Heavily populated south Dunedin could be sinking according to new research by the Institute of Geological and Nuclear Sciences.
The new data presented shows the ground beneath the low-lying sector of Dunedin has been steadily sinking for the past 20 years.
Geologist David Barnell says the rate is small but over a large amount of time, significant.
"The ground is going down at an average rate of around 1mm per year, which over the space of a century would equate to 10cm."
Geologists now want to take their research further by using a scientific drill to analyse the bedrock in south Dunedin to see the extent of the subsidence.
Robert Smillie says the analysis will help them understand the area's geology better.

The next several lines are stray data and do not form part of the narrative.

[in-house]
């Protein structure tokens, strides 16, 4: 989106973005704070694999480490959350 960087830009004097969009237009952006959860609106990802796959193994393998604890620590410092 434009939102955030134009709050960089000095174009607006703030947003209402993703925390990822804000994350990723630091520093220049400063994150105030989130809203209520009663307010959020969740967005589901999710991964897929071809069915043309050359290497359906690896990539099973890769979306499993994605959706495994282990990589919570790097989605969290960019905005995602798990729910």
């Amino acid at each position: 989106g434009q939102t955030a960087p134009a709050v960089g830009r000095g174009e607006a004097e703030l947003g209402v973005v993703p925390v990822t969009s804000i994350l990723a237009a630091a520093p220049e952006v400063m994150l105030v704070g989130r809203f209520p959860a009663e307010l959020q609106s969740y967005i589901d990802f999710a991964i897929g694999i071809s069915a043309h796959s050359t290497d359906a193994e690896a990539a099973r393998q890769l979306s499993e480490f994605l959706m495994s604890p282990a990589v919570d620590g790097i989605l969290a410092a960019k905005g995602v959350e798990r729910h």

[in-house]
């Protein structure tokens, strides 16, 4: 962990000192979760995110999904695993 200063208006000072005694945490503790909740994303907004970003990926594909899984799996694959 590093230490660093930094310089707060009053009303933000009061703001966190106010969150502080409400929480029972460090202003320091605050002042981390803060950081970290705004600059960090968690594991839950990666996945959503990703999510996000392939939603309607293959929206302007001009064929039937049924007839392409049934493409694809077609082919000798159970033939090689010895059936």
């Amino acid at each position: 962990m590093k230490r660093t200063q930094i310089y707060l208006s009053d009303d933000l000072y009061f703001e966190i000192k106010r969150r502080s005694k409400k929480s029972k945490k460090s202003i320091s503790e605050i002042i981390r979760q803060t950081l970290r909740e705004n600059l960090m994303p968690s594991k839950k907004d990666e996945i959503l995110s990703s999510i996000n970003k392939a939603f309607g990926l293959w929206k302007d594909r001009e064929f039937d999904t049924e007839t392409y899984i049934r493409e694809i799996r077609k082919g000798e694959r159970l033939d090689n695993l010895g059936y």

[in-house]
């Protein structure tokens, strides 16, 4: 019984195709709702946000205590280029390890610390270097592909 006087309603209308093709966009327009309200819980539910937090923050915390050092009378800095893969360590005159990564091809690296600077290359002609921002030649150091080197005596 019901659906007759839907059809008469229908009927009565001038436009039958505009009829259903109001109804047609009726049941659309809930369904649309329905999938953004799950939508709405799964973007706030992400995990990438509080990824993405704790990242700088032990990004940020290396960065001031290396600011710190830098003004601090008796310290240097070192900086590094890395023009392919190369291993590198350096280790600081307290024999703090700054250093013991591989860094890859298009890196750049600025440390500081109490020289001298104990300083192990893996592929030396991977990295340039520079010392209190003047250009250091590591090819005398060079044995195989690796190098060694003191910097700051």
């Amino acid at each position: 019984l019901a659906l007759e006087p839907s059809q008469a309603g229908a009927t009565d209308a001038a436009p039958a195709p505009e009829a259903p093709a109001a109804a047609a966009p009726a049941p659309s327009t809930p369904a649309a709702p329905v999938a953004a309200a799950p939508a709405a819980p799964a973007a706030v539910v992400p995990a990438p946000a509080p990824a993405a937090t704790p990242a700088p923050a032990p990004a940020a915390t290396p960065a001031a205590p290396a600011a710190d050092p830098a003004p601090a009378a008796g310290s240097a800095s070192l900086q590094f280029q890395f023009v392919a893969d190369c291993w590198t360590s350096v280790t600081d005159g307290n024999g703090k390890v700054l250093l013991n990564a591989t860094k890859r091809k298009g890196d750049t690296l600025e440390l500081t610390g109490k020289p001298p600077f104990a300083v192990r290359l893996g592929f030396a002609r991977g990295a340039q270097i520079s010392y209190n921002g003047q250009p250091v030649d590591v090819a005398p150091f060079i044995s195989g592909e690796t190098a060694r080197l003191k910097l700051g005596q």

"From that, we can age-date the rocks and get some kind of idea about what historical rates of subsidence were occurring.
"Was there subsidence occurring over hundreds or thousands of years, and can we use that as a predictor for the future as well."
Dunedin City Council says it's yet to consider the report and how it affects south Dunedin - the Otago Regional Council says it's relevant in the long term issues surrounding sea level, where parts of the suburb are already close to sea level which was highlighted by last year's floods.
"It's consistent with the other trends that are showing that the difference between ground level and ground water level is reducing over time," Dr Gavin Palmer of the ORC said.
Maori Public Health boss Lance Norman told politicians today that 35 per cent of Maori still smoke, along with 25 per cent of Pasifika and 12-13 per cent of all other ethnicities.